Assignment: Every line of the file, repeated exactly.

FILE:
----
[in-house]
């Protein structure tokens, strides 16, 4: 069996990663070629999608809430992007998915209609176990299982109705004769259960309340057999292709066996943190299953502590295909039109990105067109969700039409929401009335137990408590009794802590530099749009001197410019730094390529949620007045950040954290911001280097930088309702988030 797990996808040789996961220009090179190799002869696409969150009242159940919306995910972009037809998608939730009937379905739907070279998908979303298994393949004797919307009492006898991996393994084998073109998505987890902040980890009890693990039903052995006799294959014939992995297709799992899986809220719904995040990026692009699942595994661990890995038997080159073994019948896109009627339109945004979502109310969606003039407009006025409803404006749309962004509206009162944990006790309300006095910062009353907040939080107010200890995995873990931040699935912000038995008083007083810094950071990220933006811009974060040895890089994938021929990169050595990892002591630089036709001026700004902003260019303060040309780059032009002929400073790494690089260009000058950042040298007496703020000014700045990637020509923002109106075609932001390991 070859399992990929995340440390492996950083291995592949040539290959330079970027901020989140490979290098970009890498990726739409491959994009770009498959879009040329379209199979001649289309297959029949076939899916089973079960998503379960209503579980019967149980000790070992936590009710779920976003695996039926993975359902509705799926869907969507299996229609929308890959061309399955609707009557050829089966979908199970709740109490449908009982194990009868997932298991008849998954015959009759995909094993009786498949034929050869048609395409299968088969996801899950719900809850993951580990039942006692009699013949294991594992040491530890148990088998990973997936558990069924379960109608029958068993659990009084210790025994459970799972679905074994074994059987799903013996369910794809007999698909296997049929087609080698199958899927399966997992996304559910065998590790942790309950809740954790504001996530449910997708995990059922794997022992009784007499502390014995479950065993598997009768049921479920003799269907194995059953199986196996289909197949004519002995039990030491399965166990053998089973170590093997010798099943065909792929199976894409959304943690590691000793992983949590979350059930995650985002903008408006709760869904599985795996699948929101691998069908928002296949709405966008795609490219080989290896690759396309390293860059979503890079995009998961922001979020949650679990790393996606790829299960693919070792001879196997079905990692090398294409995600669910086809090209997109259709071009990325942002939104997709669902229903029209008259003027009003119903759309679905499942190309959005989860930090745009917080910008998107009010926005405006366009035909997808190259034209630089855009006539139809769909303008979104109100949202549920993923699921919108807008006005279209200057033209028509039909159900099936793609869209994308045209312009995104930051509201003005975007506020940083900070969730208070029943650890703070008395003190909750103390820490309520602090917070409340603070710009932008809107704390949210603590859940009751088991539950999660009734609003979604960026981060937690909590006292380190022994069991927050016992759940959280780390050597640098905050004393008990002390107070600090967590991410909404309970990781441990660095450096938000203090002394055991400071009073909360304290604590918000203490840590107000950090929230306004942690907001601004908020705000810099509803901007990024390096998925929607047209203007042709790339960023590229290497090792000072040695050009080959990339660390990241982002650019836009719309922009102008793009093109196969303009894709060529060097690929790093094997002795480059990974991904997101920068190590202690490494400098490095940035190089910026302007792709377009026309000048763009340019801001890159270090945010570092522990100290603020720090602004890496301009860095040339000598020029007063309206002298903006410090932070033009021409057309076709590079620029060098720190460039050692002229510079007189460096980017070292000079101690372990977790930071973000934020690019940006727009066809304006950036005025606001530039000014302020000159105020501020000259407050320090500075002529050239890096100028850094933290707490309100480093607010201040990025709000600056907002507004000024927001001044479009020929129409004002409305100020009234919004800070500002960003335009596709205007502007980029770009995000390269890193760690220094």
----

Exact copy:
[in-house]
């Protein structure tokens, strides 16, 4: 069996990663070629999608809430992007998915209609176990299982109705004769259960309340057999292709066996943190299953502590295909039109990105067109969700039409929401009335137990408590009794802590530099749009001197410019730094390529949620007045950040954290911001280097930088309702988030 797990996808040789996961220009090179190799002869696409969150009242159940919306995910972009037809998608939730009937379905739907070279998908979303298994393949004797919307009492006898991996393994084998073109998505987890902040980890009890693990039903052995006799294959014939992995297709799992899986809220719904995040990026692009699942595994661990890995038997080159073994019948896109009627339109945004979502109310969606003039407009006025409803404006749309962004509206009162944990006790309300006095910062009353907040939080107010200890995995873990931040699935912000038995008083007083810094950071990220933006811009974060040895890089994938021929990169050595990892002591630089036709001026700004902003260019303060040309780059032009002929400073790494690089260009000058950042040298007496703020000014700045990637020509923002109106075609932001390991 070859399992990929995340440390492996950083291995592949040539290959330079970027901020989140490979290098970009890498990726739409491959994009770009498959879009040329379209199979001649289309297959029949076939899916089973079960998503379960209503579980019967149980000790070992936590009710779920976003695996039926993975359902509705799926869907969507299996229609929308890959061309399955609707009557050829089966979908199970709740109490449908009982194990009868997932298991008849998954015959009759995909094993009786498949034929050869048609395409299968088969996801899950719900809850993951580990039942006692009699013949294991594992040491530890148990088998990973997936558990069924379960109608029958068993659990009084210790025994459970799972679905074994074994059987799903013996369910794809007999698909296997049929087609080698199958899927399966997992996304559910065998590790942790309950809740954790504001996530449910997708995990059922794997022992009784007499502390014995479950065993598997009768049921479920003799269907194995059953199986196996289909197949004519002995039990030491399965166990053998089973170590093997010798099943065909792929199976894409959304943690590691000793992983949590979350059930995650985002903008408006709760869904599985795996699948929101691998069908928002296949709405966008795609490219080989290896690759396309390293860059979503890079995009998961922001979020949650679990790393996606790829299960693919070792001879196997079905990692090398294409995600669910086809090209997109259709071009990325942002939104997709669902229903029209008259003027009003119903759309679905499942190309959005989860930090745009917080910008998107009010926005405006366009035909997808190259034209630089855009006539139809769909303008979104109100949202549920993923699921919108807008006005279209200057033209028509039909159900099936793609869209994308045209312009995104930051509201003005975007506020940083900070969730208070029943650890703070008395003190909750103390820490309520602090917070409340603070710009932008809107704390949210603590859940009751088991539950999660009734609003979604960026981060937690909590006292380190022994069991927050016992759940959280780390050597640098905050004393008990002390107070600090967590991410909404309970990781441990660095450096938000203090002394055991400071009073909360304290604590918000203490840590107000950090929230306004942690907001601004908020705000810099509803901007990024390096998925929607047209203007042709790339960023590229290497090792000072040695050009080959990339660390990241982002650019836009719309922009102008793009093109196969303009894709060529060097690929790093094997002795480059990974991904997101920068190590202690490494400098490095940035190089910026302007792709377009026309000048763009340019801001890159270090945010570092522990100290603020720090602004890496301009860095040339000598020029007063309206002298903006410090932070033009021409057309076709590079620029060098720190460039050692002229510079007189460096980017070292000079101690372990977790930071973000934020690019940006727009066809304006950036005025606001530039000014302020000159105020501020000259407050320090500075002529050239890096100028850094933290707490309100480093607010201040990025709000600056907002507004000024927001001044479009020929129409004002409305100020009234919004800070500002960003335009596709205007502007980029770009995000390269890193760690220094």